December 8, 2020
A few years ago the idea of a modern FPS like Doom running on a Nintendo handheld seemed nuts, but then we saw not only id Software’s gore-centric reboot hit the Switch, but Wolfenstein with it. Sure, concessions were made for the hardware, but by and large neither port was anywhere near as bad as people expected.
Fast forward a few years to the present day, 7 months after Doom Eternal landed on PS4, Xbox One, and PC and blew our collective socks off. For me personally, it outdid the 2016 reboot to deliver the most engaging FPS I’ve played in a long time. I found bits of it a little too challenging at times, and I had issues with the structure of the back third, but overall it’s something of a tour-de-force of noise and violence. And now, just like its predecessor, Doom Eternal has also come to Nintendo Switch – and it’s surprisingly good.
With the frame rate locked to 30 frames per second and everything from lighting to textures dialled back, it runs pretty smoothly throughout – at least, during the actual gameplay. The cutscenes – of which there are mercifully few – are a different story. The frame rate regularly struggles during story scenes, which wasn’t enough to spoil them for me, but is worth mentioning anyway.
You’ll find it all a little rougher to be honest. Everything is a little duller, a little slower. Crucially though, it doesn’t matter an awful lot once the killing starts. Doom Eternal is a blast on the Switch, the graphical fidelity helped greatly when playing handheld. I would recommend either playing with a Pro Controller and a stand (or docked, if you prefer) or with a pair of FPS-friendly joy-cons given that you’ll be clicking analogue sticks a lot and pumping the triggers like crazy.
For those of you who didn’t play Eternal on a previous platform, the story kind of soft-reboots the franchise again, beginning in media res with the Doom Slayer hunting for a demonic priest on Mars as the distant Earth burns in the fires of a Hellish invasion. Someone needs to save whatever’s left of humanity, while there’s still anything to save. And your role, once again, is to rip and tear until is done.
A variety of brutal weapons vie for your attention alongside the trusty chainsaw, as all of Heaven and Hell’s grotesque minions line up for a drubbing. As an exercise in catharsis, it remains almost unmatched this year, even at the lower framerate. A satisfying loop presents itself out of the necessity to perform different kills for different rations. Need health? Use the chainsaw. Need ammo? Perform a “Glory Kill” on a flashing enemy. Need armour? Roast the demons with the flamethrower.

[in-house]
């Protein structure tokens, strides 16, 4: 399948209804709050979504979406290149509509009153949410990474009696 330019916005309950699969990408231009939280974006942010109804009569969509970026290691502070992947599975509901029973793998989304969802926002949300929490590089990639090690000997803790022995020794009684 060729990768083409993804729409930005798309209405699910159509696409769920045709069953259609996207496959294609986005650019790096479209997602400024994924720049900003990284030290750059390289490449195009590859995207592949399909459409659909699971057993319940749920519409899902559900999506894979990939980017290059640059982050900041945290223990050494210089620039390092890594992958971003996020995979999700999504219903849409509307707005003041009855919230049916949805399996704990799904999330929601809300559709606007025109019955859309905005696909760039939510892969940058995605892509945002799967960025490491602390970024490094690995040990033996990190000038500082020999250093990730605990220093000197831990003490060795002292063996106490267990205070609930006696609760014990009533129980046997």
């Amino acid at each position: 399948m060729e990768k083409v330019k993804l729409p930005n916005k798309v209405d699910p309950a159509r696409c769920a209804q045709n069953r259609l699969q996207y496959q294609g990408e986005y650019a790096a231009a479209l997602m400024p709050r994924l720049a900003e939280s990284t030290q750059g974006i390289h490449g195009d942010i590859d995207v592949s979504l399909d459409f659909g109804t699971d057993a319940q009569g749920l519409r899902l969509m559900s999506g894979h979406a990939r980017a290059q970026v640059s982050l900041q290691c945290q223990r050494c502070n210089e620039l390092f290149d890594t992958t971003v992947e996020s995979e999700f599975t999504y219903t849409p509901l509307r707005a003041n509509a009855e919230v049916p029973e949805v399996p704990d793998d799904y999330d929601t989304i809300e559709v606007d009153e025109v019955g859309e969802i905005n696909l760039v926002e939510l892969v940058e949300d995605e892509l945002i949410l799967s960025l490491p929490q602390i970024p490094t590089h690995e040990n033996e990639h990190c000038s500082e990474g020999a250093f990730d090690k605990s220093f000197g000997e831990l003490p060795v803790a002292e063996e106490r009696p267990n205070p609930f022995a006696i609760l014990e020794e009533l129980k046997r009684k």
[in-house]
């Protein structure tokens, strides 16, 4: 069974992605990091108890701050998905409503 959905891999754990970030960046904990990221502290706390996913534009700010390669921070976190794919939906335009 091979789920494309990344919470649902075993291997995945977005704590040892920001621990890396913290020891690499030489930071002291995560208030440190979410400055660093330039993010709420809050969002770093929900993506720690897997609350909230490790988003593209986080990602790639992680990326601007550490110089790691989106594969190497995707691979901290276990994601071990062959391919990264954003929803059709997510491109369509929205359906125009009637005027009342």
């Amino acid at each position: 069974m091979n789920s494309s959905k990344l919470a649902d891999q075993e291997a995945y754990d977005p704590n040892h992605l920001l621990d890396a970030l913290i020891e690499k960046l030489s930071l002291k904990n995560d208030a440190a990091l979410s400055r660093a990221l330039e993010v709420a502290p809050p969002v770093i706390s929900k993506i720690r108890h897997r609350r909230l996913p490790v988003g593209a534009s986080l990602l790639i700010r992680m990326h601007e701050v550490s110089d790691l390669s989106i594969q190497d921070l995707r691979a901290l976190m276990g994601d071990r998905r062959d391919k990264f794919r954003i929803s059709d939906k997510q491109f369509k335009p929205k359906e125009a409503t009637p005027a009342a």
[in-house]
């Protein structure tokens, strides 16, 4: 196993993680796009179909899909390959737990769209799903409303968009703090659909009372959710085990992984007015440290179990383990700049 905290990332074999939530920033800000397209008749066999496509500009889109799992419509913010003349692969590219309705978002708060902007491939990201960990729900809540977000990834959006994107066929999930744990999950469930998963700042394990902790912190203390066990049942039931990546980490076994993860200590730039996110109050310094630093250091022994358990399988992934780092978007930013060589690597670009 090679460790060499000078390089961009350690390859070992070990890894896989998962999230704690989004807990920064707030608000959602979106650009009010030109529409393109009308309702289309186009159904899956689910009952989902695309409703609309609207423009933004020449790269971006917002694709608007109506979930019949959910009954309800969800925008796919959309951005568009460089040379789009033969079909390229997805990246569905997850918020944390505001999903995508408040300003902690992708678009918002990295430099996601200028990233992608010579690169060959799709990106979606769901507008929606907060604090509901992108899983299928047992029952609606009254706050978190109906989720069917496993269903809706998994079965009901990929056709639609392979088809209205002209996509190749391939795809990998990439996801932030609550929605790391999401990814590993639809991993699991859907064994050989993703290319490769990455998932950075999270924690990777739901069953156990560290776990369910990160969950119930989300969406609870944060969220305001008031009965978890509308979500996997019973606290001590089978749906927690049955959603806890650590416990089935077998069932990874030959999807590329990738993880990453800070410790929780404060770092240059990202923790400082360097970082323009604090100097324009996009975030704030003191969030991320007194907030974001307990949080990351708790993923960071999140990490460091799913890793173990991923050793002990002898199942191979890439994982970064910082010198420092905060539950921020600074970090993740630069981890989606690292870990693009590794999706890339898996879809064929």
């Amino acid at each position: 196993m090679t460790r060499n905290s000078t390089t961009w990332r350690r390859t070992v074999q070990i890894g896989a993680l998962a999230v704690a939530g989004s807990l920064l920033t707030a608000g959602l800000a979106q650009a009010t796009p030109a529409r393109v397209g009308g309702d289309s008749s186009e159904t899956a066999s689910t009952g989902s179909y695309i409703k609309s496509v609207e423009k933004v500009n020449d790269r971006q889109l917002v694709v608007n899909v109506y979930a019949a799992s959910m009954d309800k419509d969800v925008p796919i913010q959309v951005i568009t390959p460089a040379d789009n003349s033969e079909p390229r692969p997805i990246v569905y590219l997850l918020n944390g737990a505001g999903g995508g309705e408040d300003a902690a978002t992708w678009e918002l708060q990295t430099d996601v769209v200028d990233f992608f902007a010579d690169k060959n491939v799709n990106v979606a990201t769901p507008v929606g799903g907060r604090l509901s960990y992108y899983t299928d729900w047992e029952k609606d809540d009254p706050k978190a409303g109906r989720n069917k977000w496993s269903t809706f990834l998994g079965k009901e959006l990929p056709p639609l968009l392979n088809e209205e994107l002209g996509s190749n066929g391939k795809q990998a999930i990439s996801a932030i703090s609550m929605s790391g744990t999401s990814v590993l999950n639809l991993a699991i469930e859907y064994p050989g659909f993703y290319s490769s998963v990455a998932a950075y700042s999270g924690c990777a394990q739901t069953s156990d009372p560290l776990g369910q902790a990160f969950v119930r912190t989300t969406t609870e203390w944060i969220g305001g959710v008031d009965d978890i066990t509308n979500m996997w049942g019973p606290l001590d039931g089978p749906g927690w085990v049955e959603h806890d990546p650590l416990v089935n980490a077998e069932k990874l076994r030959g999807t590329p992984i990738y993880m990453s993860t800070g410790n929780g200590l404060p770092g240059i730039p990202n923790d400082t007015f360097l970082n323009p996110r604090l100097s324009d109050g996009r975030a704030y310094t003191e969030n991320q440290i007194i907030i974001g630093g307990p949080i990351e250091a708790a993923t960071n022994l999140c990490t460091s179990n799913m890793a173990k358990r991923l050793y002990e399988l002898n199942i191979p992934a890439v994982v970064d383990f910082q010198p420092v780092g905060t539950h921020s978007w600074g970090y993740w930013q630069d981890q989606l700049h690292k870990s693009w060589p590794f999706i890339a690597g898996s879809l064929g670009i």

It doesn’t take long to fall into this rhythm, and a scattered wealth of collectible littering each level is enough to keep you exploring, exploiting the new traversal moves like wall-climbing and swinging. As a package it’s exceptional, even dropping in a (slightly superfluous) hub area in the form of a massive ship, where you can view your collections. This, too, holds secrets for the curious, as well as a practice arena down in the bowels.
The previously released “Rip and Tear” DLC is included, as well as the hit-and-miss multiplayer element. Like the story though, this feels like window dressing when the campaign is so good. That said, if you do fancy the 2 vs 1 Battlemode then it performs fairly well on the Switch, though I found it considerably longer to find a match than it did a few months ago on PS4. My only real complaint remains the length of the campaign. Pushing 18 hours, it’s gargantuan for what is, essentially, a pure FPS with character progression that relates only to your arsenal. It remains consistently entertaining, however, and mileage in this area will vary greatly from player to player.
Doom Eternal on Switch, then, is an excellent and competent port from Panic Button. Graphically it’s inferior to the other versions in every conceivable way, of course, but surprisingly that doesn’t stop it from being a thoroughly thrilling romp from start to finish.
Significant graphical downgrades
Cutscene FPS can tank
Graphical downgrades don't stop Doom Eternal from being a thoroughly entertaining shooter.
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